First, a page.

Hydrocodone addiction, like other forms of opioid addiction, often begins with a legitimate prescription. This powerful opioid painkiller, available as a generic drug as well as under brand names such as Vicodin, Lortab, and Norco, is highly effective at treating moderate to severe pain. For someone who has been dealing with sleep problems, decreased cognitive function, trouble regulating emotions, and an overall decline in their general quality of life as the result of chronic pain, the drug can seem like a miracle cure.
A Prescription for Trouble?
Unfortunately, prescription opioid painkillers like hydrocodone are highly addictive. When they’re not used precisely as directed, there is a very real risk of developing a substance use disorder.
How Hydrocodone Is Used
Hydrocodone is a semisynthetic opioid created by chemically modifying codeine, which is a naturally occurring opium derivative. The drug can be sold as tablets, capsules, or syrups. The extended-release formulations are intended to provide all-day pain relief.
Hydrocodone is a Schedule II drug under the United States Controlled Substances Act. This means that while it has an accepted medical use, it also carries a high potential for abuse.
Schedule II drugs are often limited to a 30-day prescription that must be in writing unless the medication is needed for an emergency. Refills can’t be given automatically, so a person must visit their care provider for a new prescription when necessary.
Signs of a Hydrocodone Addiction
It’s not always easy to spot the signs of hydrocodone addiction because the condition often develops over time. Being alert to subtle changes in mood and behavior is key. Some warning signs of a substance use disorder include:
- Erratic moods
- Declining performance at work or school
- Trouble maintaining relationships with friends and family
- Lack of interest in hobbies or activities that were previously a source of pleasure
- Financial problems due to the amount of money spent on substance abuse
- Chronic drowsiness
- Complaints of dizziness, nausea, and/or constipation with no other medical cause
A person with a hydrocodone addiction might also:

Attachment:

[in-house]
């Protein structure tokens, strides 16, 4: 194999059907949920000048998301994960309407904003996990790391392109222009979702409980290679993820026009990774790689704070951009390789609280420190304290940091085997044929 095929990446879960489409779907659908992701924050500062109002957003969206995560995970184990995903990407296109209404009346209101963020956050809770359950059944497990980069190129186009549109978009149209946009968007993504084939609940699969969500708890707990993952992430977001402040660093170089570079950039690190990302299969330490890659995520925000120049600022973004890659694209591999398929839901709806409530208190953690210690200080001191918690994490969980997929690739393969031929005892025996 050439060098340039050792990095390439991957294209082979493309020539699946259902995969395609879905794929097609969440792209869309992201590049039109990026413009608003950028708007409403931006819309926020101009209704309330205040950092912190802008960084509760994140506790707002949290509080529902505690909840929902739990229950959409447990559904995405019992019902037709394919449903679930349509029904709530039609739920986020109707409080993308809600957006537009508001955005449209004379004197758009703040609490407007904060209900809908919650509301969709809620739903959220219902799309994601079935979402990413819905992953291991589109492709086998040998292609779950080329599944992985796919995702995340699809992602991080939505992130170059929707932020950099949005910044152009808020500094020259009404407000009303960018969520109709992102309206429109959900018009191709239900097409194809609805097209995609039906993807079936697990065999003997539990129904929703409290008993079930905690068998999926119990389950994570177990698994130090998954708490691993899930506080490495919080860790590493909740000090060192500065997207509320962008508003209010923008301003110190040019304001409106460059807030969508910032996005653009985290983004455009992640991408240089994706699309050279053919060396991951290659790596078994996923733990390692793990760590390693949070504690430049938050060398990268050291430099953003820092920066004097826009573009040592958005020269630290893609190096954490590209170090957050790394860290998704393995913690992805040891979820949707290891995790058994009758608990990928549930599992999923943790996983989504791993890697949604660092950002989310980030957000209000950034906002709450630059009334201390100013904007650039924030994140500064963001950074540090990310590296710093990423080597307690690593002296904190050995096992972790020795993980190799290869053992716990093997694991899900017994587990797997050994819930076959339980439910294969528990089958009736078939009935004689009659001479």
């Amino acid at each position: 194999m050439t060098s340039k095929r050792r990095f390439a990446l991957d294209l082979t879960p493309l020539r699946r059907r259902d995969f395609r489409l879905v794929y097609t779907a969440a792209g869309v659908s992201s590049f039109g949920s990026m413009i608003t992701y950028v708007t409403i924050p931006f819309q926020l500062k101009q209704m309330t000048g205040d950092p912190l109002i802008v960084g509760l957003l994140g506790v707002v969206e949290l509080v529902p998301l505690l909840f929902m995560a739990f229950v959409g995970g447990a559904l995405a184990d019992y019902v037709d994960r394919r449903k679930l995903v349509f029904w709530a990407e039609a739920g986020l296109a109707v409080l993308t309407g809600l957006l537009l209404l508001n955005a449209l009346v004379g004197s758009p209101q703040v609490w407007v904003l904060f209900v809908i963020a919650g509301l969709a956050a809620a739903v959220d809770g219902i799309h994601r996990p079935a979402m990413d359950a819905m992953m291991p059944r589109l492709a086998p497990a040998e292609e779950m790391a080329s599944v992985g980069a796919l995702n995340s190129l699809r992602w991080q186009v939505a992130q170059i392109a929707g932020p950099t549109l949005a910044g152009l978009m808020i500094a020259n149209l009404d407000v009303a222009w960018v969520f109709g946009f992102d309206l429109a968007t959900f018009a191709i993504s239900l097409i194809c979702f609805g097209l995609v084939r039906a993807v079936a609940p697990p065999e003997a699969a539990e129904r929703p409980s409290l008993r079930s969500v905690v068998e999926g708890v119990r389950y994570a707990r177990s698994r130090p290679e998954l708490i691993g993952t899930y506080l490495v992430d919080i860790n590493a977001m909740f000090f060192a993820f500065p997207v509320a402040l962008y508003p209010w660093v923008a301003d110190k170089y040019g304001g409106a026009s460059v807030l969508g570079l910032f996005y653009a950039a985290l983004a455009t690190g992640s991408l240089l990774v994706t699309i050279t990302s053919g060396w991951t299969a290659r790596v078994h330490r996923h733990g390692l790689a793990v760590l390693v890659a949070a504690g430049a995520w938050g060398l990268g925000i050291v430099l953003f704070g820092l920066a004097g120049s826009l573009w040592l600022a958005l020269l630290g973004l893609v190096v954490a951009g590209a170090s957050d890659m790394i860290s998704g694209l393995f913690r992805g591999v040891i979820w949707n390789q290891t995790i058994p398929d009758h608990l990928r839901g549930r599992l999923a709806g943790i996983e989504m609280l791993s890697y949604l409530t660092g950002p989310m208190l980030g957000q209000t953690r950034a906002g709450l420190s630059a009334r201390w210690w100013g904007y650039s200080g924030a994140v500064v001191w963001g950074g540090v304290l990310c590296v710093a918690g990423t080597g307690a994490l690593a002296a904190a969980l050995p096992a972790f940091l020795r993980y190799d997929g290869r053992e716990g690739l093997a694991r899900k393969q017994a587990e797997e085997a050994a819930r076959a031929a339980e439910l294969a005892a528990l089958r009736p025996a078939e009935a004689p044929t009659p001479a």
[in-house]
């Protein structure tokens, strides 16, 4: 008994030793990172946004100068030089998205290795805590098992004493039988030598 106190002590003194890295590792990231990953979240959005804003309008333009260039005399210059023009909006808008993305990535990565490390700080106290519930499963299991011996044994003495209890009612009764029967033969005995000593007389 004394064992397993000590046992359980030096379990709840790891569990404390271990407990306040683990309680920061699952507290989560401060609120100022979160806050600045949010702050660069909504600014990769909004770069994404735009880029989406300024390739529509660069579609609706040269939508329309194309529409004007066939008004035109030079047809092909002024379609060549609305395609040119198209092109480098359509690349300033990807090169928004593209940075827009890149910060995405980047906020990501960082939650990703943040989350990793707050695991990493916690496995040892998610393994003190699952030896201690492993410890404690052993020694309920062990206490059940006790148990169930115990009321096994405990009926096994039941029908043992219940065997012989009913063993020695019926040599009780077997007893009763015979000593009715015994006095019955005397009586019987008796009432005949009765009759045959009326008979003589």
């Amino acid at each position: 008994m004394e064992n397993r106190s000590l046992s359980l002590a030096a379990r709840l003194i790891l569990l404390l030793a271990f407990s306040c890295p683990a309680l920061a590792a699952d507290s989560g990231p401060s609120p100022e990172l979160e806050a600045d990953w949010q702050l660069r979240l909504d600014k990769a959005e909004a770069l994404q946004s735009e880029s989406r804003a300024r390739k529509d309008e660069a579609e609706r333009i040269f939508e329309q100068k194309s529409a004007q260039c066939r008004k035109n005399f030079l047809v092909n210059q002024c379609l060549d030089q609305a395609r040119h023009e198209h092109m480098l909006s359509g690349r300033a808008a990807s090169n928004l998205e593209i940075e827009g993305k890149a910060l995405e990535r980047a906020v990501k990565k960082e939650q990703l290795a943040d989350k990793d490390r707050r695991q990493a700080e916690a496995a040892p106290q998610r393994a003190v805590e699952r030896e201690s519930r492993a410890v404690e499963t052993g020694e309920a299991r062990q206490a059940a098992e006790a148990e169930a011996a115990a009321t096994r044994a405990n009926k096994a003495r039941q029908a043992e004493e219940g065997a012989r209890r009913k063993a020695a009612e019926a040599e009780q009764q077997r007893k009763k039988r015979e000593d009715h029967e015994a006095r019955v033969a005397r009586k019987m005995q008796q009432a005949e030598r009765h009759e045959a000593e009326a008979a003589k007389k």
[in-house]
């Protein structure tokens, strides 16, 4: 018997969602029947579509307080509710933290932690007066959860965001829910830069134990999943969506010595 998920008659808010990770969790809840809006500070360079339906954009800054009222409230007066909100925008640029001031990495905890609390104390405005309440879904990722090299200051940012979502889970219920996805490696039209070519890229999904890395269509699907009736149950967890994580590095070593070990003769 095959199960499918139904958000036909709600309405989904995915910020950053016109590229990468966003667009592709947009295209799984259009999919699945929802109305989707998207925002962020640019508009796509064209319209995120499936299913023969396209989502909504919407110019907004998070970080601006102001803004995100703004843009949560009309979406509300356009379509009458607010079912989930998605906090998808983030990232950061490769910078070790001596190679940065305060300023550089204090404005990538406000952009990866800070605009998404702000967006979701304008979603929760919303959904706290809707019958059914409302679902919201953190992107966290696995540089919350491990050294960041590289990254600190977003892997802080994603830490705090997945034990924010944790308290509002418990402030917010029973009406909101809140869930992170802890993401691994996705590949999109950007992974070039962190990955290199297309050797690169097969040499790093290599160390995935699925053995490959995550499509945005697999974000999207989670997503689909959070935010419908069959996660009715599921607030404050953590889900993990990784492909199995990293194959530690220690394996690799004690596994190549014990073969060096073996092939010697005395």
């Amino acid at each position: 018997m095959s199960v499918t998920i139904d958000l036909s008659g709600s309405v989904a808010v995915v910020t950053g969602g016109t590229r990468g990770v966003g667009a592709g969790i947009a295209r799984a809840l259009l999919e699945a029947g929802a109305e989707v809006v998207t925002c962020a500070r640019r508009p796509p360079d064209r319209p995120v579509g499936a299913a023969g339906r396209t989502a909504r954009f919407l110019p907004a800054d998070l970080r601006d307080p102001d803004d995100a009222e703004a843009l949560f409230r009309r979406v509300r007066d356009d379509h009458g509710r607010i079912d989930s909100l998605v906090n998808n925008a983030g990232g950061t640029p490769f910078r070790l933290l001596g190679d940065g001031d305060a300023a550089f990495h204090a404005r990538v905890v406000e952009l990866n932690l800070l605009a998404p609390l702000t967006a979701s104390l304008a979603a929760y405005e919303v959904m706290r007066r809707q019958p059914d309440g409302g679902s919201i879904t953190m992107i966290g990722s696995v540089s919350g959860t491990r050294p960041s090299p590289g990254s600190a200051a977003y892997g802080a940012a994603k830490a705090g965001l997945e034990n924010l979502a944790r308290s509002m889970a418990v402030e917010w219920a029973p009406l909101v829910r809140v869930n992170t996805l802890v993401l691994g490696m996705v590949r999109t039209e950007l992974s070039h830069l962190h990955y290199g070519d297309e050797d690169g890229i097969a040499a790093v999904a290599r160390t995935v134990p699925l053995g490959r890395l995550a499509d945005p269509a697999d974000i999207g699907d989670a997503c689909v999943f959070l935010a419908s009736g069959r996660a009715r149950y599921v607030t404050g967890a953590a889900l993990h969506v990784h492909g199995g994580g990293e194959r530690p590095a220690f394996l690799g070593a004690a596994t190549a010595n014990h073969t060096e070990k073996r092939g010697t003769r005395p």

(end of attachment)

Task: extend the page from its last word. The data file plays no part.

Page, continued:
- Be preoccupied with obtaining a steady supply of hydrocodone
- Take higher than recommended doses of hydrocodone
- Take the medication more often than prescribed
- Visit multiple doctors to obtain additional prescriptions
- Borrow pills from others or purchase them on the black market
- Crush and snort the tablets to obtain a more intense high
- Mix the medication with alcohol or other opioids
- Take the medication even when there is no underlying pain or the pain is manageable with simple lifestyle modifications
- Believe it’s impossible to feel normal without hydrocodone use
- Be unable to regulate their hydrocodone usage despite expressing a desire to do so
Risks of Hydrocodone Addiction
Addiction to hydrocodone is associated with a number of negative long-term effects, including:
- Liver failure due to the acetaminophen and ibuprofen in hydrocodone-containing drugs
- Cognitive impairment
- Worsening of pre-existing mental health conditions such as depression
- Sleep problems
- Sensorineural hearing loss
- Impaired pulmonary function
A potentially fatal overdose is also a possibility—especially if hydrocodone is being combined with alcohol or other opioids.
Convincing Your Loved One to Seek Treatment
People struggling with opioid addiction often don’t want to admit they have a problem. They may see prescription painkillers as “safe” because they come from a doctor and are necessary to control their pain.
Addressing the topic of substance abuse can be uncomfortable, but it’s vital that you speak up. Substance use disorders are chronic and progressive illnesses. Your loved one won’t get better without access to professional care. Addiction isn’t a character defect or a behavior caused by a lack of willpower.
If your loved one isn’t responsive to your efforts to convince them to seek help, you may want to consider planning an intervention. This is a structured meeting where a group of concerned friends and family outline why they are worried about a person’s drug use, what treatment they believe the person should receive, and what consequences they are willing to impose if the person refuses to get help. Mountain Laurel Recovery Center offers intervention services guided by trained professionals who understand how to best overcome a person’s resistance to seeking addiction treatment.
Building the Foundation for a Lasting Recovery
Although no two people with an addiction are exactly alike, Mountain Laurel Recovery Center typically recommends that treatment begin with detox to rid the body of all addictive substances. Once a sober baseline is established, intensive individual, group, and family therapy combined with 12-Step support and holistic services designed to promote the development of a wellness-focused lifestyle help to build the skills necessary for sober living. Medication-assisted treatment may also be recommended to help manage cravings and reduce the risk of relapse.
Following graduation from our Pennsylvania residential inpatient substance abuse treatment program, we offer clients the option of participating in our extended care program to ease the transition back to independent living with sober peer support, accountability, and intensive outpatient treatment. Our goal is to provide each of our clients with the opportunity for continuous improvement, deeper relationships, and greater joy as they progress through this new chapter in their lives.